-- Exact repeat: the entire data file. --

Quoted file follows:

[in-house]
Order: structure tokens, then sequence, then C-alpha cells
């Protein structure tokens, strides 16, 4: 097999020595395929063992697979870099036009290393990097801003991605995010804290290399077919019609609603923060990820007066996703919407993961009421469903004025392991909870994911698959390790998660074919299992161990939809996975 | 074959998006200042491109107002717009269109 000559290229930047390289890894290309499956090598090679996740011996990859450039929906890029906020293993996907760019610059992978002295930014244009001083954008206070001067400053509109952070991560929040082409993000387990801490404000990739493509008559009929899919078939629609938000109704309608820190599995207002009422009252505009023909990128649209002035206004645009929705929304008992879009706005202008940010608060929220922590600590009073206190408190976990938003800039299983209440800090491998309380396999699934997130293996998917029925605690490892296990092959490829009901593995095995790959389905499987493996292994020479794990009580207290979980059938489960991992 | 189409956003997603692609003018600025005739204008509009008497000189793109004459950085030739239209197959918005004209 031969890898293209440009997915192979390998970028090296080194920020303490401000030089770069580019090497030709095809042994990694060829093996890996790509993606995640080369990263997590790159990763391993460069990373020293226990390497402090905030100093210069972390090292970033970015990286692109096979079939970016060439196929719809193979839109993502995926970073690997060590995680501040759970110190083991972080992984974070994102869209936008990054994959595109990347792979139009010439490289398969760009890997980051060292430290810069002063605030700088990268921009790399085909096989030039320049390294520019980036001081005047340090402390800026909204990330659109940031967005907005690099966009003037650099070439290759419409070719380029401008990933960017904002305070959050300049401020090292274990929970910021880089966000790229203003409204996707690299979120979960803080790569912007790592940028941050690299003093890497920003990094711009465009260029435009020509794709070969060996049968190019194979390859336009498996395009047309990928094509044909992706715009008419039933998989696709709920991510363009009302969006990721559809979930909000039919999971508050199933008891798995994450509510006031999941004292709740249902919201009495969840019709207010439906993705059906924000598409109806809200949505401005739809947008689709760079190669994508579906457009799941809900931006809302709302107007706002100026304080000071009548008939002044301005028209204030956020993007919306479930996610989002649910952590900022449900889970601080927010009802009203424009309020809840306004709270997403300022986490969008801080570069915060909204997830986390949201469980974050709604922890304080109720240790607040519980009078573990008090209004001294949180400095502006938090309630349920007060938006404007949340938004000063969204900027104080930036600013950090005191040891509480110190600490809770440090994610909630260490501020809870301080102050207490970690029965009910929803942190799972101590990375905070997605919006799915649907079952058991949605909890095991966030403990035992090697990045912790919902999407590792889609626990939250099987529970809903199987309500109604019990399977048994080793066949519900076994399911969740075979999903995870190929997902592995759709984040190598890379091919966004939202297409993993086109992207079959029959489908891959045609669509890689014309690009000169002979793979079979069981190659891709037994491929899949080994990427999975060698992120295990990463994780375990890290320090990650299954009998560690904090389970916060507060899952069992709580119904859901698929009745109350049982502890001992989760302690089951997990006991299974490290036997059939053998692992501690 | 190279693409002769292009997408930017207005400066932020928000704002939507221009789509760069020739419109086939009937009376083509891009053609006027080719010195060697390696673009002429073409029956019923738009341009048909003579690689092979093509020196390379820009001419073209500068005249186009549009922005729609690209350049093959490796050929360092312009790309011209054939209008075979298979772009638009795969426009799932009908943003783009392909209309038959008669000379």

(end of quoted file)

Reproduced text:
[in-house]
Order: structure tokens, then sequence, then C-alpha cells
């Protein structure tokens, strides 16, 4: 097999020595395929063992697979870099036009290393990097801003991605995010804290290399077919019609609603923060990820007066996703919407993961009421469903004025392991909870994911698959390790998660074919299992161990939809996975 | 074959998006200042491109107002717009269109 000559290229930047390289890894290309499956090598090679996740011996990859450039929906890029906020293993996907760019610059992978002295930014244009001083954008206070001067400053509109952070991560929040082409993000387990801490404000990739493509008559009929899919078939629609938000109704309608820190599995207002009422009252505009023909990128649209002035206004645009929705929304008992879009706005202008940010608060929220922590600590009073206190408190976990938003800039299983209440800090491998309380396999699934997130293996998917029925605690490892296990092959490829009901593995095995790959389905499987493996292994020479794990009580207290979980059938489960991992 | 189409956003997603692609003018600025005739204008509009008497000189793109004459950085030739239209197959918005004209 031969890898293209440009997915192979390998970028090296080194920020303490401000030089770069580019090497030709095809042994990694060829093996890996790509993606995640080369990263997590790159990763391993460069990373020293226990390497402090905030100093210069972390090292970033970015990286692109096979079939970016060439196929719809193979839109993502995926970073690997060590995680501040759970110190083991972080992984974070994102869209936008990054994959595109990347792979139009010439490289398969760009890997980051060292430290810069002063605030700088990268921009790399085909096989030039320049390294520019980036001081005047340090402390800026909204990330659109940031967005907005690099966009003037650099070439290759419409070719380029401008990933960017904002305070959050300049401020090292274990929970910021880089966000790229203003409204996707690299979120979960803080790569912007790592940028941050690299003093890497920003990094711009465009260029435009020509794709070969060996049968190019194979390859336009498996395009047309990928094509044909992706715009008419039933998989696709709920991510363009009302969006990721559809979930909000039919999971508050199933008891798995994450509510006031999941004292709740249902919201009495969840019709207010439906993705059906924000598409109806809200949505401005739809947008689709760079190669994508579906457009799941809900931006809302709302107007706002100026304080000071009548008939002044301005028209204030956020993007919306479930996610989002649910952590900022449900889970601080927010009802009203424009309020809840306004709270997403300022986490969008801080570069915060909204997830986390949201469980974050709604922890304080109720240790607040519980009078573990008090209004001294949180400095502006938090309630349920007060938006404007949340938004000063969204900027104080930036600013950090005191040891509480110190600490809770440090994610909630260490501020809870301080102050207490970690029965009910929803942190799972101590990375905070997605919006799915649907079952058991949605909890095991966030403990035992090697990045912790919902999407590792889609626990939250099987529970809903199987309500109604019990399977048994080793066949519900076994399911969740075979999903995870190929997902592995759709984040190598890379091919966004939202297409993993086109992207079959029959489908891959045609669509890689014309690009000169002979793979079979069981190659891709037994491929899949080994990427999975060698992120295990990463994780375990890290320090990650299954009998560690904090389970916060507060899952069992709580119904859901698929009745109350049982502890001992989760302690089951997990006991299974490290036997059939053998692992501690 | 190279693409002769292009997408930017207005400066932020928000704002939507221009789509760069020739419109086939009937009376083509891009053609006027080719010195060697390696673009002429073409029956019923738009341009048909003579690689092979093509020196390379820009001419073209500068005249186009549009922005729609690209350049093959490796050929360092312009790309011209054939209008075979298979772009638009795969426009799932009908943003783009392909209309038959008669000379």